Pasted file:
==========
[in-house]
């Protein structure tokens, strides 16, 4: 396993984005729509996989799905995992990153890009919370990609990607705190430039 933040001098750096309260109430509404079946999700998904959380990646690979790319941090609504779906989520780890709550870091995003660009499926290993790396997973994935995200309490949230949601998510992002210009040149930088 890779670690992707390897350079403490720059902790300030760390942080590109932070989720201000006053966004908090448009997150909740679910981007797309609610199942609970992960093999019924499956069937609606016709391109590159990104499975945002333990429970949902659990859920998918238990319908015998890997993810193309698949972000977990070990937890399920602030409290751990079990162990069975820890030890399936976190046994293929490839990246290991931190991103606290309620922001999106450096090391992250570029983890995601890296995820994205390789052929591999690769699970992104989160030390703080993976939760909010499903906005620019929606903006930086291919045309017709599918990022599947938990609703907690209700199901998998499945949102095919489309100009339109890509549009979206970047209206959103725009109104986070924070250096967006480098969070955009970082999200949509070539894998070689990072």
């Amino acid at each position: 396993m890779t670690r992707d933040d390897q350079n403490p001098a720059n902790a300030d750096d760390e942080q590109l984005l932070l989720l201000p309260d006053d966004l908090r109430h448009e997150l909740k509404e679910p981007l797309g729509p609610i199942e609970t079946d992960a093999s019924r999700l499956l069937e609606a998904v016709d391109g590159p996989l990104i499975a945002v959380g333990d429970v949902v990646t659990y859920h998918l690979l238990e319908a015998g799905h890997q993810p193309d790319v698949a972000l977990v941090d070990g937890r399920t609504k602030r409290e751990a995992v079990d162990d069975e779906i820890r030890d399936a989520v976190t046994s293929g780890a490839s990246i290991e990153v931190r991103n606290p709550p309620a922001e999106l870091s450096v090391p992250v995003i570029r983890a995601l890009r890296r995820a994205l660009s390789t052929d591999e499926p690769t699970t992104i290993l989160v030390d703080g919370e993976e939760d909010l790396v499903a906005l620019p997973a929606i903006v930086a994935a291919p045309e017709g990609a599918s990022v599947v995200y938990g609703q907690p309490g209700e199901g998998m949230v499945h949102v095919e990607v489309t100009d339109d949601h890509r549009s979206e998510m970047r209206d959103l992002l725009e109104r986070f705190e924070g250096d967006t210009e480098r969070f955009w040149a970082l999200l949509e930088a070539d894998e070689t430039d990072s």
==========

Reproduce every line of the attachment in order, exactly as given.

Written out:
[in-house]
């Protein structure tokens, strides 16, 4: 396993984005729509996989799905995992990153890009919370990609990607705190430039 933040001098750096309260109430509404079946999700998904959380990646690979790319941090609504779906989520780890709550870091995003660009499926290993790396997973994935995200309490949230949601998510992002210009040149930088 890779670690992707390897350079403490720059902790300030760390942080590109932070989720201000006053966004908090448009997150909740679910981007797309609610199942609970992960093999019924499956069937609606016709391109590159990104499975945002333990429970949902659990859920998918238990319908015998890997993810193309698949972000977990070990937890399920602030409290751990079990162990069975820890030890399936976190046994293929490839990246290991931190991103606290309620922001999106450096090391992250570029983890995601890296995820994205390789052929591999690769699970992104989160030390703080993976939760909010499903906005620019929606903006930086291919045309017709599918990022599947938990609703907690209700199901998998499945949102095919489309100009339109890509549009979206970047209206959103725009109104986070924070250096967006480098969070955009970082999200949509070539894998070689990072």
């Amino acid at each position: 396993m890779t670690r992707d933040d390897q350079n403490p001098a720059n902790a300030d750096d760390e942080q590109l984005l932070l989720l201000p309260d006053d966004l908090r109430h448009e997150l909740k509404e679910p981007l797309g729509p609610i199942e609970t079946d992960a093999s019924r999700l499956l069937e609606a998904v016709d391109g590159p996989l990104i499975a945002v959380g333990d429970v949902v990646t659990y859920h998918l690979l238990e319908a015998g799905h890997q993810p193309d790319v698949a972000l977990v941090d070990g937890r399920t609504k602030r409290e751990a995992v079990d162990d069975e779906i820890r030890d399936a989520v976190t046994s293929g780890a490839s990246i290991e990153v931190r991103n606290p709550p309620a922001e999106l870091s450096v090391p992250v995003i570029r983890a995601l890009r890296r995820a994205l660009s390789t052929d591999e499926p690769t699970t992104i290993l989160v030390d703080g919370e993976e939760d909010l790396v499903a906005l620019p997973a929606i903006v930086a994935a291919p045309e017709g990609a599918s990022v599947v995200y938990g609703q907690p309490g209700e199901g998998m949230v499945h949102v095919e990607v489309t100009d339109d949601h890509r549009s979206e998510m970047r209206d959103l992002l725009e109104r986070f705190e924070g250096d967006t210009e480098r969070f955009w040149a970082l999200l949509e930088a070539d894998e070689t430039d990072s």